News and notes from Reston (tm).

Thursday, January 17, 2008

Clap much, much, much louder!

Turns out the biggest threat to the awesome, pants-optional Silver Line to Reston, Dulles and the hinterlands beyond isn't grassroot groups developers in Tysons Corner. Nope -- it's the Feds.

Federal officials remain skeptical of the plan to extend Metrorail to Dulles International Airport and might reject it, even though their consultants recently found that the proposal meets requirements for full funding, government and project sources said.
Those meddling, in-your-face, big-government types! Oh, wait.
Officials with the Federal Transit Administration say they are concerned about the price tag and the specter of another Big Dig, the Boston project built by the same contractor in charge of the Dulles rail line, which took years longer and cost millions more than planned, according to the sources, who spoke on the condition of anonymity because the negotiations are sensitive. In addition, the agency has been reluctant to promote large-scale transit projects.
Given the Big Dig's track record, we should probably thank our lucky stars that the Over, Not Under option prevailed. Fortunately, Silver Line supporters are on top of this problem. Right?
News that the rail plan is still at risk has surprised its backers, who said they thought the FTA was satisfied that the project's cost, ridership estimates, contract details and management met agency criteria. A consultant for the FTA, Hill International of Philadelphia, recently submitted two draft reports that sign off on a host of technical details, said sources who have spoken with the consultant.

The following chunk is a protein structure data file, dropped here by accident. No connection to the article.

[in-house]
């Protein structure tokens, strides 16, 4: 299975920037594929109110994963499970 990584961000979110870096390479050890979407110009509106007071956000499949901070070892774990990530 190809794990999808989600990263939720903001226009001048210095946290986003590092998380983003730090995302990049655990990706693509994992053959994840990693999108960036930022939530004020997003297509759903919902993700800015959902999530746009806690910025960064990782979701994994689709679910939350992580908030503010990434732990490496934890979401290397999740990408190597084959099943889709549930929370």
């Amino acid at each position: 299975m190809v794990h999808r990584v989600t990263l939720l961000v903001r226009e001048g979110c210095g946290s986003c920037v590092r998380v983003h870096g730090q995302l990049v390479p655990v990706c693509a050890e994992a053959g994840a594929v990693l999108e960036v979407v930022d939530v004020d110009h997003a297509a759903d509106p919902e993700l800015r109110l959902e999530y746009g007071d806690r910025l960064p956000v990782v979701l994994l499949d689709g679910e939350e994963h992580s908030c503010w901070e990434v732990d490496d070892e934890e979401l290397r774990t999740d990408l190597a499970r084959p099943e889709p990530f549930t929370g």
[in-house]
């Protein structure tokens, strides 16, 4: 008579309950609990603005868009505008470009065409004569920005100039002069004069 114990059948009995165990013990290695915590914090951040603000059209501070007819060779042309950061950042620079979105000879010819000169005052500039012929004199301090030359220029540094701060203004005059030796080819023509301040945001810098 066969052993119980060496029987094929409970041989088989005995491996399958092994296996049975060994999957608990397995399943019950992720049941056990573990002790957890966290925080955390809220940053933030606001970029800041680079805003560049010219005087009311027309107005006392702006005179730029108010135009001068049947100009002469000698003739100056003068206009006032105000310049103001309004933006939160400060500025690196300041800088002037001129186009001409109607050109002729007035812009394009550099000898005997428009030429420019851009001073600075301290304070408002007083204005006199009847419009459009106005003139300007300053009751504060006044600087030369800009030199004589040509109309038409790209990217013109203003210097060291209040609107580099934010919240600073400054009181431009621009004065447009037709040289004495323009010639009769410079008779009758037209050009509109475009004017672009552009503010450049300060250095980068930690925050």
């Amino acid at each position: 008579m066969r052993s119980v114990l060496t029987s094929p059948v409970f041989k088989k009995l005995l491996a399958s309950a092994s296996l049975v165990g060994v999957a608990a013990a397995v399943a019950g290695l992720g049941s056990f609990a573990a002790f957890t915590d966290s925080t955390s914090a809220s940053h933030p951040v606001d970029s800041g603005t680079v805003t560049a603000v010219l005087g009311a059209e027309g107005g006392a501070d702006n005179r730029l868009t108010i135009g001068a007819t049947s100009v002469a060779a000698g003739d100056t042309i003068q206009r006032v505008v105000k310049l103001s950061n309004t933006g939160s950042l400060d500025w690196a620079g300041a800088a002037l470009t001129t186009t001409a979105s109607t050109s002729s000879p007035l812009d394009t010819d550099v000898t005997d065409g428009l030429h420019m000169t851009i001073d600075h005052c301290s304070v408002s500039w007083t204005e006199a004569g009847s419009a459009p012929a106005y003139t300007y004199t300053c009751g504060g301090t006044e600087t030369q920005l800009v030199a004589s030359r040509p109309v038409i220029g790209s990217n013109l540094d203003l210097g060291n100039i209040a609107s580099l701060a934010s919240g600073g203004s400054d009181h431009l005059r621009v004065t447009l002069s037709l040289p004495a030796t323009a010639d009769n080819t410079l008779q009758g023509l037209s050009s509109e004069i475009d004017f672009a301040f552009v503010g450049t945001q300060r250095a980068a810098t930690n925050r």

Numerous sources close to the project -- in congressional offices, the airports authority and state government -- say their optimism soured in recent days as they began hearing from the FTA and Transportation Department officials.

FTA spokesman Wes Irvin declined to comment on the status of the project yesterday, except to note that a decision, expected at the end of the month, has not been made....

Some say the FTA has long been skeptical of expensive rail projects; in recent years, it has more often championed bus rapid transit projects.

Others point to a long-standing desire in the Transportation Department to move away from public investments in infrastructure. Peters, the transportation secretary, for example, refused to endorse a report published Tuesday by a bipartisan national commission on the future of the nation's transportation system. She instead issued a dissent decrying wasteful spending and the federal government's large share of the investment. She said she favored private investment and more tolling to control congestion.
Great. We've seen the effects of more tolling. And so far, the only private investment involving the Silver Line has been the $3 million ponied up to try and stop it -- and even that proved a pretty crappy investment, given that support for a lawsuit collapsed faster than property values in an exurban subdivision.

Just keep clapping, kids! We'll see you in bumper-to-bumper traffic.

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